women

By the women who should know!

Few of us can afford a personal trainer or dietitian – but we all want their tips for staying happy and healthy. So we asked four of the UK’s top experts to share the secrets they live by – and guess what? Chocolate is OK!

The Dietitian

Laura Clark, 33, is a registered nutrition professional offering tailored dietary advice

My health rules

Description: “In fact, I have chocolate most days”

In fact, I have chocolate most days”

When people find out what I do, they expect me to have a perfect diet. In fact, I have chocolate most days and not one square of the organic, dark stuff – a fun-size bar of whatever I fancy. Small portions of treats are part of a healthy diet. Seeing them as naughty, stuffing them down in secret is a surefire route to disordered eating. Savour treats and don’t beat yourself up about it. Heath for me means being active (I walk everywhere and love Pilates) and enjoying nutritious food: I can’t get enough fruit and vegetables and never skip breakfast.

My current goal

I need more calcium, a vital bone mineral. Dairy is the best source, but many women go short for fear it’s high in fat. It doesn’t have to be, if you choose low-fat produce, such as semi-skimmed milk. For me, it’s lack of milk, as I don’t like coffee or tea, so I need more low-fat yoghurt and cheese. I don’t believe in supplements when you can get the nutrients from food.

My new favourite tip

All the new research I’m reading shows whole grains are where it’s at, which helps me convince clients that carbs aren’t the enemy. Whole grains play a big role in heart health, weight control, immunity and reducing bowel cancer and type 2 diabetes risk. One serving is 16g, and you need three a day, so that’s a slice of whole meal bread, a couple of handfuls of plain popcorn (yes, it’s a wholegrain!), or 2-3 tablespoons of dry cereal or cooked wholegrain pasta or brown rice.

If you do nothing else…

Eat regular, balanced meals. People over-complicate nutrition by subscribing to unsustainable fads, believing in ‘superfoods’ or their ‘bad’ opposite. The reality? There’s no such thing as bad food, only bad diets. Sit down to regular meals that include cards, protein and fruit or veg and you can’t go wrong.

lecnutrition.co.uk; @lecnutrition

The Life Coach

Sarah Oakley, 31, is a yoga teacher and stress-management expert

My health rules

I live by four principles from yogic tradition: exercise, relaxation, a wholesome diet and daily positive thinking or meditation.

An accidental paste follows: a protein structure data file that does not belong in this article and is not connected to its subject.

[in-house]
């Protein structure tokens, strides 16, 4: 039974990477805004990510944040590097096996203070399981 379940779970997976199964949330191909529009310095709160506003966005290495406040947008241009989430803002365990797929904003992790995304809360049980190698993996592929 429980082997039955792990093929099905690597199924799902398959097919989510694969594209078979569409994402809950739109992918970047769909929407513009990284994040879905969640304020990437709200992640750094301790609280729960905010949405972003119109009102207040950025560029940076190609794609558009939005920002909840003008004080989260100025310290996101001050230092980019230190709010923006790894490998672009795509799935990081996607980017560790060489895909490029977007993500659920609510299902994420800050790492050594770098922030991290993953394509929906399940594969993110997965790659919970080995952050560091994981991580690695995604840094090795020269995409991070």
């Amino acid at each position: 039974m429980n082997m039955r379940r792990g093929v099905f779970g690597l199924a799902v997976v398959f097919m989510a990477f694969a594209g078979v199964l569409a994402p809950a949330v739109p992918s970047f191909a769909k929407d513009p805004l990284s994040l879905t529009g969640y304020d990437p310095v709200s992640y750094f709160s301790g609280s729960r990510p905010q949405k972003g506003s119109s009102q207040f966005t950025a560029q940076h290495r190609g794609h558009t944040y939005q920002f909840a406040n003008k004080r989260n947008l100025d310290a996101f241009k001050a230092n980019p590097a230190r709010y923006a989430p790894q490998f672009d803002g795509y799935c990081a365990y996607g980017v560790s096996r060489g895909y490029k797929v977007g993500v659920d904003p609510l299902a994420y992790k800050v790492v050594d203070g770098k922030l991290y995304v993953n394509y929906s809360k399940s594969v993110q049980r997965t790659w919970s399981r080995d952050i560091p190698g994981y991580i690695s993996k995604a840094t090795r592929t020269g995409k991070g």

Description: Meditation is an important part of my life

Meditation is an important part of my life

Meditation is an important part of my life. The idea can bring to mind mysticism and seem an impossible skill, but it’s easier than you think. Basically, it means doing anything that allows you to focus and calm your mind. I do a walking meditation while out with Alfie, my dog – just concentrating on my breathing, matching it to my steps. Meditation helps you to feel peaceful and more in control of your life. The health benefits include reduced heart rate, deep relaxation, reduced stress hormones and stronger immunity. It’s ‘rest without sleep’, and studies have shown it lowers biological age.

My current goal

I don’t feel physically strong enough at the moment, so I need to make more time for some dynamic yoga. And I need to get to bed earlier.

My new favourite tip

I read an interview with spiritual guru Deepak Chopra, who said two questions can dictate your lifespan: ‘Do you have a sense of purpose?’ and ‘Do you like your job?’ If you say yes to both, you’ll live longer and suffer fewer health problems. This resonated with me. Lack of self-worth and job satisfaction are two of the most common reasons clients come to me.

If you do nothing else…

Spend your free time productively. If you want to feel calm, do something peaceful. If you want to feel content, do things that make you happy. Take a negative in your life and look for its opposite. It sounds simple, but it’s easy to follow the crowd to the bar after work on Friday when, if we followed our instincts, we might prefer something else. We don’t get a lot of spare time; it’s important to make the most of it.

sarahoakley.com; @yummyyogasarah

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